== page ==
Summer Shorts 5: Series B
This quartet of one-acts has both pleasurable moments and disappointing ones.
Jose Rivera's Lessons for an Unaccustomed Bride begins promisingly enough with a spirited exchange between a young Christian woman (Shirley Rumierk) and the town witch (Socorro Santiago) who she's known since she was little and is now turning to for advice on her impending marriage. This unlikely exchange is engaging until the conversation turns to the existence of God. Rivera doesn't bring anything new to the discussion, and his play quickly fizzles out.
Tina Howe's Some Women In Their Thirties Simply Start to Fall, which comes next, is structured around an endearingly absurd premise: a thirty-something children's book writer (Crystal Finn) is overcome with such an intense dizzy spell outside of the famed Upper West Side market Citarella that her head literally falls off when she hits the ground. This is brought to life through a little bit of stage magic engineered by director Billy Hopkins and skillfully executed by Finn and Kate Geller as her headless body.
A couple of elderly passersby (Arthur French and Kathryn Grody) become a makeshift Greek chorus as we learn about the writer's history with these dizzy spells and the affair she's having with her nebbish illustrator. It's intermittently charming, but Howe's dialogue struggles to sustain her premise.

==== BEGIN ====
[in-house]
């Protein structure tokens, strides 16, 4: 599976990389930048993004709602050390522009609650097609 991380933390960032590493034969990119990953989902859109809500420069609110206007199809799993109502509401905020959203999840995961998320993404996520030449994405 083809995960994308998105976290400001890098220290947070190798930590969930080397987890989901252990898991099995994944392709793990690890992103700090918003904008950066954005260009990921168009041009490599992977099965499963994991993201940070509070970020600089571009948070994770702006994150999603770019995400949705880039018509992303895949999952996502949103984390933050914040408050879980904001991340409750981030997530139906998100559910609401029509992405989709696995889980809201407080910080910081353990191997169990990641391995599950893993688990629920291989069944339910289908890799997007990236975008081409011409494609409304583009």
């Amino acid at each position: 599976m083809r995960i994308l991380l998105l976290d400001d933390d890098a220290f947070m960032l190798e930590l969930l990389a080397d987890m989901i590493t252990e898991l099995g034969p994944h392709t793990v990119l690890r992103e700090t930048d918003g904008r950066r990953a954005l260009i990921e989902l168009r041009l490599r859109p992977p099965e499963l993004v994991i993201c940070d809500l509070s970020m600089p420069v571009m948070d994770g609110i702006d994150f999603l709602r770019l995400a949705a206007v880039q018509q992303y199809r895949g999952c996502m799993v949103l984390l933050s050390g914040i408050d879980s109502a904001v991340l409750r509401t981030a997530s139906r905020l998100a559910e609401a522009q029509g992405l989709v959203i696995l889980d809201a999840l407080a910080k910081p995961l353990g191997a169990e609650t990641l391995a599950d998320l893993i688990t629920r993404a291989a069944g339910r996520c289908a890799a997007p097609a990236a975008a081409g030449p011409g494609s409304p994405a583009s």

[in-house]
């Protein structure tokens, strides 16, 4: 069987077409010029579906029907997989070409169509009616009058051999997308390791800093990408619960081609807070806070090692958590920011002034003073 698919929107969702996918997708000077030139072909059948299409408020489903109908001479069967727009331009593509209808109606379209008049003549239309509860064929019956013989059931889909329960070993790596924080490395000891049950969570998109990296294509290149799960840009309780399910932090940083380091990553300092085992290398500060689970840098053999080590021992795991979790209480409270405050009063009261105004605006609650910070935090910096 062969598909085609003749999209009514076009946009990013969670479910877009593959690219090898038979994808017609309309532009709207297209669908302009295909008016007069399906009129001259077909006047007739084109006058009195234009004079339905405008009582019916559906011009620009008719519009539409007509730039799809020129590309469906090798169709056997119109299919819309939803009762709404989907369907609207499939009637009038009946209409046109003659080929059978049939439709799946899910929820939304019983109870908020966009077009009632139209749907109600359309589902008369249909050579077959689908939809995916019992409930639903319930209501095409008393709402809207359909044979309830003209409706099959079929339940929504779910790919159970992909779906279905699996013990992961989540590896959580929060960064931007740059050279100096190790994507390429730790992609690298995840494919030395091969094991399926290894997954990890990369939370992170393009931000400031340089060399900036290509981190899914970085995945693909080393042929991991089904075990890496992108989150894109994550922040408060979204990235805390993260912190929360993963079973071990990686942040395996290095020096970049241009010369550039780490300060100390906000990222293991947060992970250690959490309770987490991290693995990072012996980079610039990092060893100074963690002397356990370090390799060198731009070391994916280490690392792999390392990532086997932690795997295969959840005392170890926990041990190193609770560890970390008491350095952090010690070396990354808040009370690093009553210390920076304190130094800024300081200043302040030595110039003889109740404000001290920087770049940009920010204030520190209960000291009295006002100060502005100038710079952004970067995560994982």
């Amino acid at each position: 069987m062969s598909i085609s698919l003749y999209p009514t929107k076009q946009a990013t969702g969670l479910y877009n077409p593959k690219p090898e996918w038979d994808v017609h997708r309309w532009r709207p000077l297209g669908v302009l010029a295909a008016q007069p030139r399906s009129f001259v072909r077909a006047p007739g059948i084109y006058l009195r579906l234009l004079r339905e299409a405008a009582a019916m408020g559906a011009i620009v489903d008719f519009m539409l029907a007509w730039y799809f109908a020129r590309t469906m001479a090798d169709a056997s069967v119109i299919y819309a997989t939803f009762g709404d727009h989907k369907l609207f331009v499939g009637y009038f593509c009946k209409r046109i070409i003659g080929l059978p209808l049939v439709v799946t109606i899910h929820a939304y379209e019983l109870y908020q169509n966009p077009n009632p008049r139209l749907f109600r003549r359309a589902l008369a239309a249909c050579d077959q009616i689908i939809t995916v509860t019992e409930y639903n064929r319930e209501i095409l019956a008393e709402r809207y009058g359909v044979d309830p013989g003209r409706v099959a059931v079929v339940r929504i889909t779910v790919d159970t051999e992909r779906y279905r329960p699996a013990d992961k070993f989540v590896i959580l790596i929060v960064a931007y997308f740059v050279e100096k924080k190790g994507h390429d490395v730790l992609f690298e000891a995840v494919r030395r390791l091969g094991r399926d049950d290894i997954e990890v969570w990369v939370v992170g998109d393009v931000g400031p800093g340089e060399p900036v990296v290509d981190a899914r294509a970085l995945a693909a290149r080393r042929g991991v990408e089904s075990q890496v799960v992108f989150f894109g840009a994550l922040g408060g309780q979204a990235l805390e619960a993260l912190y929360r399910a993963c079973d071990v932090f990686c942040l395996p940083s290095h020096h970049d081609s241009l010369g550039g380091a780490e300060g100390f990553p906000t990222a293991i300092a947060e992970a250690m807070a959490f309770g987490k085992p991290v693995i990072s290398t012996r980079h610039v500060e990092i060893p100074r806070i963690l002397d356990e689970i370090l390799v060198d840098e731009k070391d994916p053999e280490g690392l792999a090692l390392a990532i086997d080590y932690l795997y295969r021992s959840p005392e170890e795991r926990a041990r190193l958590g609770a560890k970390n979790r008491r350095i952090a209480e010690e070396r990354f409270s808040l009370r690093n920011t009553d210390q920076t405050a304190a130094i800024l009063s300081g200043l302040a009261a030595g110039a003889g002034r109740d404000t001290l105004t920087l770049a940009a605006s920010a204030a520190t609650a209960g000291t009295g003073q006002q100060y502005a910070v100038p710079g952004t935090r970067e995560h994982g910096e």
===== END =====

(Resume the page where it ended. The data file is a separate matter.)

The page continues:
Keith Reddin's Clap Your Hands closes the first act strongly with a slice-of-life glimpse of two unhappily married couples celebrating the New Year together at the Waldorf Astoria. It's a tradition for the older couple (Victor Slezak and Meg Gibson), and this year they've decided to invite a younger lawyer from Slezak's firm (J.J. Kandel) and his beautiful if miserable wife (Megan Ketch) who's convinced that her husband is cheating on her with a girl he danced with at an office party. Tensions build through the night as the clock inches closer to midnight, and by the end, we're so delightfully wrapped up in the madness of these characters lives that we wish it could last longer.
Unfortunately, this can't be said for Will Scheffer's dreary "alchemical comedy" The Green Book, which takes up the entire second act. It could be argued that the play's events seem blurry at best because the main character Sheila (Rebecca Schull) is suffering from Alzheimer's, but it makes for a very grating experience.